Ten Ways of Thinking
The human brain is a wet, fragile mass that weighs a little over three pounds. It is about the size of a small grapefruit, is shaped like a walnut, and can fit in the palm of your hand. Cradled in the skull and surrounded by protective membranes, it is poised at the top of the spinal column. The brain works ceaselessly, even when we are asleep.
—David Sousa, p. 15
“Think as I think,” said a man, “or you are abominably wicked; you are a toad.”
And after I had thought of it, I said. “I will, then, be a toad.”
— Stephen Crane
Human beings think in many different ways but we rarely reflect on how we think.
The more we understand some of the possible ways of thinking, the better we can consider a problem and make decisions about the most appropriate and helpful ways to work toward a solution.
Unless a person knows how to give order to his or her thoughts, attention will be attracted to whatever is most problematic at the moment. It will focus on some real or imaginary pain, or recent grudges or long term frustrations.
— Mihaly Czikszentmihalyi, The Flow, p. 119
Different Ways of Thinking
David Sousa in his book, How the Brain Learns, p. 246, considers the idea of different kinds of thinking.
Thinking is easier to describe than to define. It’s characteristics include the daily routine of reasoning
where one is at the moment,
where one’s destination is,
and how to get there.
It includes developing concepts, using words, solving problems, abstracting, intuiting, and anticipating the future. Other aspects of thinking include learning, memory, creativity, communication, logic, and generalization.
Sousa is not specifically speaking of ways of thinking. I would suggest that using words, generalization, learning, memory, and communication are subjects for which we use thinking. Only Creativity, Logic, Solving Problems, and Intuiting actually are ways of thinking.
If you’d be interested in another less formal approach to thinking, you might consider a book by Robert Eidelberg, Good Thinking: A Self-Improvement Approach to Getting Your Mind to Go from “Huh?” to “Hmm” to “Aha.”
Sousa points to Bloom’s Taxonomy of the Cognitive Domain (1956) as one way to describe ways of thinking.
Bloom organizes thought processes into six levels, often arranged in a pyramid. Knowledge, is at the lowest level. Higher levels include Comprehension, Application, Analysis, Synthesis, and Evaluation.
Note the difference between increasing difficulty (learning capital of 50 states instead of in one state) and increasing complexity (moving from memorizing information to explaining it, and then actually using it.) Many schools simply increase difficulty and rarely expose students to the upper levels of complexity.
Anderson and Krathwohl (2001) make three small changes. They use verbs instead of nouns, they reversed the order of the top two categories, and they also use the word “create” instead of synthesis. While I would not consider synthesis and creating to be the same, I agree that Bloom meant something like creating or creative thinking. They provide these examples of each term:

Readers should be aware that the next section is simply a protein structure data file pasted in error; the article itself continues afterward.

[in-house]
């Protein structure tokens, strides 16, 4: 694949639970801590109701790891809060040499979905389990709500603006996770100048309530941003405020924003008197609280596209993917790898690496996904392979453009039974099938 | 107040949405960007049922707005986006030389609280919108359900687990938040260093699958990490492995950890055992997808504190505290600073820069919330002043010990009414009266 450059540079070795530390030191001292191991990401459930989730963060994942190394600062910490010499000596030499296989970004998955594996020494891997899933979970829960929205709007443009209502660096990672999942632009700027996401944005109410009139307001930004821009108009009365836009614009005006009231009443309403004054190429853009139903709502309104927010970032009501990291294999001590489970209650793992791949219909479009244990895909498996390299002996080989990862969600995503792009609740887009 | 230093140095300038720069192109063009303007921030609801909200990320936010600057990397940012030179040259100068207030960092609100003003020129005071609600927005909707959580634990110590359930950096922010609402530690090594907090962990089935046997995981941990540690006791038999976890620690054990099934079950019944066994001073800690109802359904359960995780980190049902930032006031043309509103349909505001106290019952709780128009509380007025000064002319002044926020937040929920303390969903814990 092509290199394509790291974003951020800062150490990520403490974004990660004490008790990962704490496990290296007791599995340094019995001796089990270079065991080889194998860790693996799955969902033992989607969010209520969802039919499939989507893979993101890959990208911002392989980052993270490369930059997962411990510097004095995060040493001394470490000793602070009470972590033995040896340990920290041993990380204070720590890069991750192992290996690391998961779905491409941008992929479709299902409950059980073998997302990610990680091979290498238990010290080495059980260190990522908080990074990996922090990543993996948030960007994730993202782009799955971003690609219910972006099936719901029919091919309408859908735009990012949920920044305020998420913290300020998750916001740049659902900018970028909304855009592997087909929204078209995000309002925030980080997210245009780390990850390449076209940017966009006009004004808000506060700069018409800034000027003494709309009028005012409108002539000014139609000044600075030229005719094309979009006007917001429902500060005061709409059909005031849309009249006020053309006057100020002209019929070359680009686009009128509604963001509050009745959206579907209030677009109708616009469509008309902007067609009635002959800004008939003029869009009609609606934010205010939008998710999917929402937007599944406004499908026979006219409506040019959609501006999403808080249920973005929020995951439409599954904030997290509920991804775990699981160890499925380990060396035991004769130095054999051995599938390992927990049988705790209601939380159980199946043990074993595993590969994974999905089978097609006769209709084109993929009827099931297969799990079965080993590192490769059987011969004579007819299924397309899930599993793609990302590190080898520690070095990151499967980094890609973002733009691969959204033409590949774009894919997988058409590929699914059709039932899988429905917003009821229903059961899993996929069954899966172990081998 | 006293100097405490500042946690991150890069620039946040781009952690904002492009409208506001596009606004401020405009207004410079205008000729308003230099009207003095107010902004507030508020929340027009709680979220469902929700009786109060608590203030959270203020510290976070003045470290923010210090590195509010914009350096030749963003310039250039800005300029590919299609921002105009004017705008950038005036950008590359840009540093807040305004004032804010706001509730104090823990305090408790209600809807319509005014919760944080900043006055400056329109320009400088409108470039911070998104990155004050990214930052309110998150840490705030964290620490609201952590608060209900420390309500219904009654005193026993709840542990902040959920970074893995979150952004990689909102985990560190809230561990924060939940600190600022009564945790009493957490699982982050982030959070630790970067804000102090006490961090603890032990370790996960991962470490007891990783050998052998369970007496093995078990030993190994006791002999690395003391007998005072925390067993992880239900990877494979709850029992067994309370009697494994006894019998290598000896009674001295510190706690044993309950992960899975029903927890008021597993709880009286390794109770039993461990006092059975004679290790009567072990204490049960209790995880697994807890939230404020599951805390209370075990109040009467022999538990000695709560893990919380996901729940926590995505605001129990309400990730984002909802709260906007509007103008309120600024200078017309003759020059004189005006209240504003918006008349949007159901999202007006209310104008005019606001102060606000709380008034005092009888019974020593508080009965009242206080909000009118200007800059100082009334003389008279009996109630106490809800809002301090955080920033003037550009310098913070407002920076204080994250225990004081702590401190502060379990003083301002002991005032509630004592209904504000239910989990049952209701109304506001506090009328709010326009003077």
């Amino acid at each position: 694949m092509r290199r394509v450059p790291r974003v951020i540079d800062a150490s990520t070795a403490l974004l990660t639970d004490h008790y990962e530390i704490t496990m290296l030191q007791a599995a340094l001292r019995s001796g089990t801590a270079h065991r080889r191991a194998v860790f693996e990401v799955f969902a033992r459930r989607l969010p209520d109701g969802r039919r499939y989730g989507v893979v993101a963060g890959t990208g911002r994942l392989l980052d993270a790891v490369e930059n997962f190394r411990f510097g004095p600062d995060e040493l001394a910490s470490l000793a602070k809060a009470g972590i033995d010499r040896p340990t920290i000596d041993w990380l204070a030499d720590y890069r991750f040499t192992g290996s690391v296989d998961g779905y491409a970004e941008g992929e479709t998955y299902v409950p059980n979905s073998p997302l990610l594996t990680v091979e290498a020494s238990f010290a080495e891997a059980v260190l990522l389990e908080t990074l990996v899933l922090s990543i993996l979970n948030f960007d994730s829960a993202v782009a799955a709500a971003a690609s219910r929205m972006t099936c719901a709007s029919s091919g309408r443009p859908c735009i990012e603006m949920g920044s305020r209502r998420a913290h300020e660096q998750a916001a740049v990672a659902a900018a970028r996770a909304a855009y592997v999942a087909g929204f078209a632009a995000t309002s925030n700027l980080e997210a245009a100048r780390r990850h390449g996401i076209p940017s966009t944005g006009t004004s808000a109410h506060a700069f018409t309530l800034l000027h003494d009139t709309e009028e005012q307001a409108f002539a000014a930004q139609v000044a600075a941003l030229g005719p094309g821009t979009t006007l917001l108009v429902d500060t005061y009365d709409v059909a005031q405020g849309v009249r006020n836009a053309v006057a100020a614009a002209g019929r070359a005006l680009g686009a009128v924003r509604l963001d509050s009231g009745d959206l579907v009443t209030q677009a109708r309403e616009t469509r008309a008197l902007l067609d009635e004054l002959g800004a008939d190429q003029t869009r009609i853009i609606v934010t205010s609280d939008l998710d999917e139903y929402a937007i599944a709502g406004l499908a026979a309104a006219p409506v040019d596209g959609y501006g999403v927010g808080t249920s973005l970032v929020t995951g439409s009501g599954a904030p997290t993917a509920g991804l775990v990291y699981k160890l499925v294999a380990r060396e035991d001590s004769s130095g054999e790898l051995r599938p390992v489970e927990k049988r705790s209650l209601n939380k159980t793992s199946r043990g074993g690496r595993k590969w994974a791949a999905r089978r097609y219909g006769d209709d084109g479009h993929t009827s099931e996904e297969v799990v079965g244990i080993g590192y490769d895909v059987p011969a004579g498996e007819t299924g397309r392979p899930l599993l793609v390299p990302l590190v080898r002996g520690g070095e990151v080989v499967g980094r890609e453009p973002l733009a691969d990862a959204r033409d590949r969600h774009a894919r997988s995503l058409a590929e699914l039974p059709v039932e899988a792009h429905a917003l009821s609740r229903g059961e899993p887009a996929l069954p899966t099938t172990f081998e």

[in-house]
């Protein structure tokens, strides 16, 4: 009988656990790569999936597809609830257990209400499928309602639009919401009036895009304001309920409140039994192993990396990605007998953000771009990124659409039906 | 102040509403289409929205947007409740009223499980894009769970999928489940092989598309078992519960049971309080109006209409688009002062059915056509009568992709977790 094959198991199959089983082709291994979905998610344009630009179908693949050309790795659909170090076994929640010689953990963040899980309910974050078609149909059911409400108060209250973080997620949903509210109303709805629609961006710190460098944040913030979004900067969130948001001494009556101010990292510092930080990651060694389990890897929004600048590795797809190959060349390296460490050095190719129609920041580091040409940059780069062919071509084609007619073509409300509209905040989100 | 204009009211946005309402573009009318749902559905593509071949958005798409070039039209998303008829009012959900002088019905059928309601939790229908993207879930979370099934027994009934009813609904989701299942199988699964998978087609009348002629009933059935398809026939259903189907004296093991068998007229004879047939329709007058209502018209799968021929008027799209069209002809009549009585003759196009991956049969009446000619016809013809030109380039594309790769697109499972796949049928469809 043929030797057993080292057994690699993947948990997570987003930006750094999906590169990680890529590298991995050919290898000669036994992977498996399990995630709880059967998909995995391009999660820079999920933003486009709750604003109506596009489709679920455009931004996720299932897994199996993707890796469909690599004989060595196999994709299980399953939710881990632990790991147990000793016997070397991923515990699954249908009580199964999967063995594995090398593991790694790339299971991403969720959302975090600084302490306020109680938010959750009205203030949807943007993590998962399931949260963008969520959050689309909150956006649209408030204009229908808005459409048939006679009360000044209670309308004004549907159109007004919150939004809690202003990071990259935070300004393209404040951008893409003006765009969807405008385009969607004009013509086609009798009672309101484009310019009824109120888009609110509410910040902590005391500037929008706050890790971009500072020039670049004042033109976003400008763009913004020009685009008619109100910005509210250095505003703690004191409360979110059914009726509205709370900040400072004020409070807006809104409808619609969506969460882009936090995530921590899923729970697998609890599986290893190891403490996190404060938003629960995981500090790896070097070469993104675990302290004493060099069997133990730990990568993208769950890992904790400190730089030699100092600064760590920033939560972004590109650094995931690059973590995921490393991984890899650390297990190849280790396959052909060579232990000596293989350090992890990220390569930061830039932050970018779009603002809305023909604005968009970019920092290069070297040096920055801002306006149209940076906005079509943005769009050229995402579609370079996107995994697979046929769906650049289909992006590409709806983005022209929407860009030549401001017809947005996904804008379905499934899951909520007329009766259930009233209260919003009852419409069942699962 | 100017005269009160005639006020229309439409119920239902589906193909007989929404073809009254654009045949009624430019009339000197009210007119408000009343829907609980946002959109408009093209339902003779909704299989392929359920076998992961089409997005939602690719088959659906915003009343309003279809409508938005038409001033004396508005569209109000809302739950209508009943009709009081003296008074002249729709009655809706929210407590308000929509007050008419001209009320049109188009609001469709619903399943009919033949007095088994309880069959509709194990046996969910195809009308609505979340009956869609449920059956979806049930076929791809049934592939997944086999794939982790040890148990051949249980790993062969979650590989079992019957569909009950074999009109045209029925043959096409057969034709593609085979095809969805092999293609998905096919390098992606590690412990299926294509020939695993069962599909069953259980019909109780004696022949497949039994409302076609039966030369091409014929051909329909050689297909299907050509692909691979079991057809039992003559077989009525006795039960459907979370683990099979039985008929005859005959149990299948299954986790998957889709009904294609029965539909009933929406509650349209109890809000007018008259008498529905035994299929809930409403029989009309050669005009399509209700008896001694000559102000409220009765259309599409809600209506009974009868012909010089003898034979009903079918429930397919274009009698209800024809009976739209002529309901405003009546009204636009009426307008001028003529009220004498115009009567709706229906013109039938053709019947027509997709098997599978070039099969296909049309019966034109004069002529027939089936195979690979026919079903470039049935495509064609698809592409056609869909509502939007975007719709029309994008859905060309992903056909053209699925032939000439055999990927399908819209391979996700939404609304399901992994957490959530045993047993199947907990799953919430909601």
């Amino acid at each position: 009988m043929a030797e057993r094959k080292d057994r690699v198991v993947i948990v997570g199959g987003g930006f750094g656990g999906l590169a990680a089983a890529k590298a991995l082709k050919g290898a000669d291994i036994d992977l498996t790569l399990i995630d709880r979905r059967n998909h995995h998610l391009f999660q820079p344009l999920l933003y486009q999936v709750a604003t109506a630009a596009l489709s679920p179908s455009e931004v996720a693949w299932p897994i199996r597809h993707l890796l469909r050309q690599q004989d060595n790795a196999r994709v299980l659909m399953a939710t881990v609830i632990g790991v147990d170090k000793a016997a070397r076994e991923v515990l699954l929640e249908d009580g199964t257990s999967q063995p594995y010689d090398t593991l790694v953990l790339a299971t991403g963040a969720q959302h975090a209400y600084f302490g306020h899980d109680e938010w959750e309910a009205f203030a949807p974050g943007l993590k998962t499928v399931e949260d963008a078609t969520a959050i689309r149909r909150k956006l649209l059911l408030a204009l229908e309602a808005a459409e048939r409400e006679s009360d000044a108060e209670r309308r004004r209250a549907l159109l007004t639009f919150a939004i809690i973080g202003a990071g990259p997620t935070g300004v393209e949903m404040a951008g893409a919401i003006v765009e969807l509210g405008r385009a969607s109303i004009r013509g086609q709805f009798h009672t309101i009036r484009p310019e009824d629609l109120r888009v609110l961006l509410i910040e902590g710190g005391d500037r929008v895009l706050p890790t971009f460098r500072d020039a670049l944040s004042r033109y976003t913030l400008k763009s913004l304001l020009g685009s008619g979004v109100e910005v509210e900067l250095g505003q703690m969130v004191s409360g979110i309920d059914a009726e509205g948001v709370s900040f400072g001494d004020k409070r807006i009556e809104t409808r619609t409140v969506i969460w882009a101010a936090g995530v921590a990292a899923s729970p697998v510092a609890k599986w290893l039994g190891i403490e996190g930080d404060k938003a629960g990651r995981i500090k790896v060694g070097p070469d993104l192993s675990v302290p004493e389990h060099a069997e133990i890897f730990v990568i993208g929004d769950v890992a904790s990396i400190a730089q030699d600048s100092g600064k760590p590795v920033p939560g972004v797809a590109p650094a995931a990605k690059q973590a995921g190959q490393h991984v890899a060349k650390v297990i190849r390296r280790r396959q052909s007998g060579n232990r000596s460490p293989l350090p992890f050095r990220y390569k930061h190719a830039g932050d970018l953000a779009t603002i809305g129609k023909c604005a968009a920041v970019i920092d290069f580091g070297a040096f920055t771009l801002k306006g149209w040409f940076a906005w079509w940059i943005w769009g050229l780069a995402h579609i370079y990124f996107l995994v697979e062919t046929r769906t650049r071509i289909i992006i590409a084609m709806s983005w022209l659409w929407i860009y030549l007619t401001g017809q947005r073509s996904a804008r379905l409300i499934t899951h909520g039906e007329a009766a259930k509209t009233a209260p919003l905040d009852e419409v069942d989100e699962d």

- Evaluation includes appraisal, assessment, judgment. It is deciding how good or bad something is.
- Synthesis includes imagining, composing, designing, inferring, and considering the big picture
- Analysis includes looking for main ideas, compare & contrast, and distinguishing main ideas.
- Application includes practicing, calculation, taking action.
- Comprehension includes summarizing, discussing, explaining, and understanding..
- Knowledge includes defining, labeling, and recalling information.
Again, Bloom does not describe his list as ways of thinking. He seems to listing what students learn at different levels. I would not consider knowledge, comprehension or applications to be ways of thinking. They are results of thinking. I would, however, include analysis, synthesis and evaluation as ways of thinking.
I suspect that Bloom would have been interested to learn that our brains register a difference in our thinking are the complexity increases.According to Sousa, “Brain scans show that different parts of the brain are involved as the problem-solving task becomes more complicated., p. 246 Sousa also points out the important of Emotions. They “play an important role in the thinking process. … If we like what we are learning, we are more likely to maintain interest and move to higher-level thinking. … When we dislike the learning, we usually spend the least amount of time with it and stay at minimal levels of processing. p.247
The Ten Ways of Thinking
As I explored different ways of thinking, I came up with ten. I don’t claim that ten is the correct number. In fact, I’m looking forward to receiving comments about other ways of thinking .
Unlike Bloom, Sousa, or Anderson and Krathwohl, I cannot see that any way of thinking is at a higher level than the others. I can only claim that we use different ways of thinking when considering different kinds of information or when we have different purposes.
However we choose to organize our thinking about thinking, it is clear we need to find ways of improving our thinking. I agree with Sousa, that the best to improve the way we think is to use our mind with increasingly complex material. Like getting to Carnegie Hall, getting to better thinking takes “Practice, Practice, Practice.” And this brings me to a very favorite quotation. Jean Houston said, referring to the brain:
We are given as our birthright a Stradivarius and we come to play it like a plastic fiddle.